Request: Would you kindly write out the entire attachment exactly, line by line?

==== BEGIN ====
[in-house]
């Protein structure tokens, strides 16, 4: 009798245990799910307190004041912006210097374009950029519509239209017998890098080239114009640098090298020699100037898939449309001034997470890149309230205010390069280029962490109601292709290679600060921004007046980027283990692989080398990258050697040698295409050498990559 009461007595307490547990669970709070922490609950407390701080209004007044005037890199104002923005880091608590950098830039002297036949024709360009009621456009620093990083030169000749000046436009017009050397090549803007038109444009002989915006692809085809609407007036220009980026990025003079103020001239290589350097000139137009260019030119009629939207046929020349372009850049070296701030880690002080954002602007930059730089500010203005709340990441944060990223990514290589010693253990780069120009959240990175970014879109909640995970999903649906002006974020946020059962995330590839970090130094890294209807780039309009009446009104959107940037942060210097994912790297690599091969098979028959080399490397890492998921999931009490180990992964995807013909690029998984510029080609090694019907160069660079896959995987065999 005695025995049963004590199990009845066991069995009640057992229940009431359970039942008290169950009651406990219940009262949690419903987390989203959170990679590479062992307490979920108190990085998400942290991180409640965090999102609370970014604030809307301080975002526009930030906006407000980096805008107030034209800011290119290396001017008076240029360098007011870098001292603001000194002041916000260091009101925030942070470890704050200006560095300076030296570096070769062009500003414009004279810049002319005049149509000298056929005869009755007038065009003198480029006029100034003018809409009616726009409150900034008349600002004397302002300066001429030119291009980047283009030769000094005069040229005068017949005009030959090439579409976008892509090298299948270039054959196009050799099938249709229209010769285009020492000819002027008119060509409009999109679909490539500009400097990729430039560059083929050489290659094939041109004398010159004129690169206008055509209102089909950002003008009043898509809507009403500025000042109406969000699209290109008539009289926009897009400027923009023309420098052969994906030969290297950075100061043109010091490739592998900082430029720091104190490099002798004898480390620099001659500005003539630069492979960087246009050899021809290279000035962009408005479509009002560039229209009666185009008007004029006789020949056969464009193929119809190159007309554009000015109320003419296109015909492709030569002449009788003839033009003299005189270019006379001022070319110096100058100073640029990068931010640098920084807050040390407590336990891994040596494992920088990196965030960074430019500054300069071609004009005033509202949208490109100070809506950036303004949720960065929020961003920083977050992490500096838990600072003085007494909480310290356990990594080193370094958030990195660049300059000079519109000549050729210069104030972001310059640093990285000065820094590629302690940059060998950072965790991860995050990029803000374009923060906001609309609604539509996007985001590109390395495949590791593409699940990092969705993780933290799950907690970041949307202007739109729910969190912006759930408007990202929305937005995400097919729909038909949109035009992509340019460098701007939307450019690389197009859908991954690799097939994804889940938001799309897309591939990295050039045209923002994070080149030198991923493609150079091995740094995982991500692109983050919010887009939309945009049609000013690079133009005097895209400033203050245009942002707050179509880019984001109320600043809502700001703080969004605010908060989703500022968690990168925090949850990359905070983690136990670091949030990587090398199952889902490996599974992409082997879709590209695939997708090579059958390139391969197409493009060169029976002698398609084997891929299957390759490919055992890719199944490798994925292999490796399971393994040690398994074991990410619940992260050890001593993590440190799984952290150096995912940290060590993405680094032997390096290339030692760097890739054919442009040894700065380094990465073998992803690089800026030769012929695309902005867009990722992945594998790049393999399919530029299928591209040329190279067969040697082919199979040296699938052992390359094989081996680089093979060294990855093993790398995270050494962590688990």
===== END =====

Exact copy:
[in-house]
């Protein structure tokens, strides 16, 4: 009798245990799910307190004041912006210097374009950029519509239209017998890098080239114009640098090298020699100037898939449309001034997470890149309230205010390069280029962490109601292709290679600060921004007046980027283990692989080398990258050697040698295409050498990559 009461007595307490547990669970709070922490609950407390701080209004007044005037890199104002923005880091608590950098830039002297036949024709360009009621456009620093990083030169000749000046436009017009050397090549803007038109444009002989915006692809085809609407007036220009980026990025003079103020001239290589350097000139137009260019030119009629939207046929020349372009850049070296701030880690002080954002602007930059730089500010203005709340990441944060990223990514290589010693253990780069120009959240990175970014879109909640995970999903649906002006974020946020059962995330590839970090130094890294209807780039309009009446009104959107940037942060210097994912790297690599091969098979028959080399490397890492998921999931009490180990992964995807013909690029998984510029080609090694019907160069660079896959995987065999 005695025995049963004590199990009845066991069995009640057992229940009431359970039942008290169950009651406990219940009262949690419903987390989203959170990679590479062992307490979920108190990085998400942290991180409640965090999102609370970014604030809307301080975002526009930030906006407000980096805008107030034209800011290119290396001017008076240029360098007011870098001292603001000194002041916000260091009101925030942070470890704050200006560095300076030296570096070769062009500003414009004279810049002319005049149509000298056929005869009755007038065009003198480029006029100034003018809409009616726009409150900034008349600002004397302002300066001429030119291009980047283009030769000094005069040229005068017949005009030959090439579409976008892509090298299948270039054959196009050799099938249709229209010769285009020492000819002027008119060509409009999109679909490539500009400097990729430039560059083929050489290659094939041109004398010159004129690169206008055509209102089909950002003008009043898509809507009403500025000042109406969000699209290109008539009289926009897009400027923009023309420098052969994906030969290297950075100061043109010091490739592998900082430029720091104190490099002798004898480390620099001659500005003539630069492979960087246009050899021809290279000035962009408005479509009002560039229209009666185009008007004029006789020949056969464009193929119809190159007309554009000015109320003419296109015909492709030569002449009788003839033009003299005189270019006379001022070319110096100058100073640029990068931010640098920084807050040390407590336990891994040596494992920088990196965030960074430019500054300069071609004009005033509202949208490109100070809506950036303004949720960065929020961003920083977050992490500096838990600072003085007494909480310290356990990594080193370094958030990195660049300059000079519109000549050729210069104030972001310059640093990285000065820094590629302690940059060998950072965790991860995050990029803000374009923060906001609309609604539509996007985001590109390395495949590791593409699940990092969705993780933290799950907690970041949307202007739109729910969190912006759930408007990202929305937005995400097919729909038909949109035009992509340019460098701007939307450019690389197009859908991954690799097939994804889940938001799309897309591939990295050039045209923002994070080149030198991923493609150079091995740094995982991500692109983050919010887009939309945009049609000013690079133009005097895209400033203050245009942002707050179509880019984001109320600043809502700001703080969004605010908060989703500022968690990168925090949850990359905070983690136990670091949030990587090398199952889902490996599974992409082997879709590209695939997708090579059958390139391969197409493009060169029976002698398609084997891929299957390759490919055992890719199944490798994925292999490796399971393994040690398994074991990410619940992260050890001593993590440190799984952290150096995912940290060590993405680094032997390096290339030692760097890739054919442009040894700065380094990465073998992803690089800026030769012929695309902005867009990722992945594998790049393999399919530029299928591209040329190279067969040697082919199979040296699938052992390359094989081996680089093979060294990855093993790398995270050494962590688990």